The Tell: Mortgage bonds are cheap but ‘no one is buying,’ says BofA Global


“Cheap, but likely to get cheaper.”

That’s the vibe of the roughly $8.7 trillion market for mortgage bonds with government backing, a key source of funding for U.S. homeowners, heading into next year, according to a BofA Global outlook for 2023.

A backdrop of uncertainty unleashed this year by the Federal Reserve’s campaign to fight inflation through dramatically higher interest rates has resulted in a sputtering housing market. It’s also left those who invest in the bonds used to finance much of the estimated $44 trillion housing market sitting on their hands.

The pause from many bond buyers comes despite an overwhelming majority of investors, pegged at nearly 90% in a November BofA Global survey, indicating that government-backed mortgage bonds were undervalued (see chart) when compared with U.S. Treasurys, high-grade corporate credit and other assets.

Asset managers, banks, hedge funds, insurance companies and REITs in November pegged mortgage bonds as undervalued, relative mostly to Treasurys, but also other asset classes.

BofA Global outlook for 2023

The yield on the 10-year Treasury

rate was near 3.4% Wednesday, about its lowest in three months, while its counterpart for U.S. investment-grade corporate bonds was roughly 5.3%.

But the “agency” market for government-guaranteed mortgage bonds is “cheap, no one is buying,” the BofA strategy team, including Jeana Curro, Chris Flanagan and Ge Chu, wrote in their outlook.

“Uncertainty for most of 2022 has resulted in crisis-level market volatility, which has sidelined many traditional buyers and necessitated the constant reevaluation of rate and spread forecasts,” they said. “We remain optimistic, but cautious as we await clarity,” around the Fed’s path on interest rates, which should “eventually” emerge in 2023.

Fed footprint shrinks as housing market stumbles

While housing prices have begun to fall by double digits from peak pandemic levels in some West Coast areas, a huge swath of U.S. homeowners have already refinanced in recent years, locking in historically low rates.

Still, the transition away from cheap debt hasn’t been painless. The Fed has been ratcheting up borrowing costs in an effort to pull down high inflation, with one ripple effect being the 30-year fixed-mortgage rate shooting above 7% in November, a 20-year high, while an affordability crisis has stunted home sales.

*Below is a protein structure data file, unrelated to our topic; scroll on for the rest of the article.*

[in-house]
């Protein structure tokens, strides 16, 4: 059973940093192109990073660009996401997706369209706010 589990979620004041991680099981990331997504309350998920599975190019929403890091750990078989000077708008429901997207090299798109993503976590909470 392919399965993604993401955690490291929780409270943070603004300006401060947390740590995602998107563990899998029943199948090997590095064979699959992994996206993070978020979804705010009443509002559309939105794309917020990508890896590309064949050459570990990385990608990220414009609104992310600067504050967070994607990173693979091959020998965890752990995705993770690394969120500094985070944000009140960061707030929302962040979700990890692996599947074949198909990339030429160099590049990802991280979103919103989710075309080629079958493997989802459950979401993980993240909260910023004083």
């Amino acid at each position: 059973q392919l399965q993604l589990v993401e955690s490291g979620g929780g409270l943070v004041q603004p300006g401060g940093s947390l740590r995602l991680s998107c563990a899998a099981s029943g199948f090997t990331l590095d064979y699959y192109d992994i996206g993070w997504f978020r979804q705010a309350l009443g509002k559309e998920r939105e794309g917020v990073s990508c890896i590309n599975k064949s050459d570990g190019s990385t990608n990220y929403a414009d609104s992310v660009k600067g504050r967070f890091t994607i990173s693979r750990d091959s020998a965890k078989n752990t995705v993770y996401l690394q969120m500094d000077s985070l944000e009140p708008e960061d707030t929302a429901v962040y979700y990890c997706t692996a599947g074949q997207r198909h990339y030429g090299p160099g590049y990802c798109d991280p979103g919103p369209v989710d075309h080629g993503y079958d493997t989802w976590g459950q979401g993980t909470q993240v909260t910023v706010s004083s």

Cracks also have emerged recently in riskier parts of U.S. housing credit, including the collapse of home lender Reverse Mortgage Investment Trust Inc. in November, the year’s biggest bankruptcy so far, according to S&P Global Market Intelligence.

Even so, the Fed next week is expected to raise its policy rate by another 50 basis points, bringing it to a range of 4.25% to 4.5%. BofA economists expect the Fed’s benchmark rate to hit a “terminal,” or peak, rate for this cycle at 5% to 5.25% in the first quarter of next year.

Bond funds have been hit hard, with many suffering outflows and continued investor skittishness about whether the Fed’s most aggressive pace of monetary tightening in 40 years might land the U.S. economy in the ditch.

The total return on the ICE BofA US Mortgage Backed Securities index was pegged at negative-11% for the year so far, according to FactSet data, versus a minus-12% return for the benchmark Bloomberg US Aggregate index. Individuals often gain exposure to home mortgages in bond funds and through exchange-traded funds like the iShares MBS ETF
which was down 11.5% year to date Wednesday, according to FactSet.

The S&P 500 index

has tumbled 17.5% on the year, despite a recent rally for stocks on hopes that the Fed might start soon raising rates less aggressively, while the Dow Jones Industrial Average

is still 5.9% lower since January.

But beyond higher rates, the Fed also has been shrinking its massive balance sheet, a process called quantitative tightening (QT), by letting some of its nearly $2.7 trillion pile of mortgage bonds and Treasury holdings roll off each month as the debt matures. That’s sparked concern about who might step in to fill the void.

Related: Fed’s shrinking of balance sheet via quantitative tightening is ‘a complete mistake,’ says Mizuho

“With the Fed’s long awaited initiation of QT this past June, the Agency MBS market has had to confront the fact that for the first time really this century, there is no government buyer of last resort,” the BofA team wrote.

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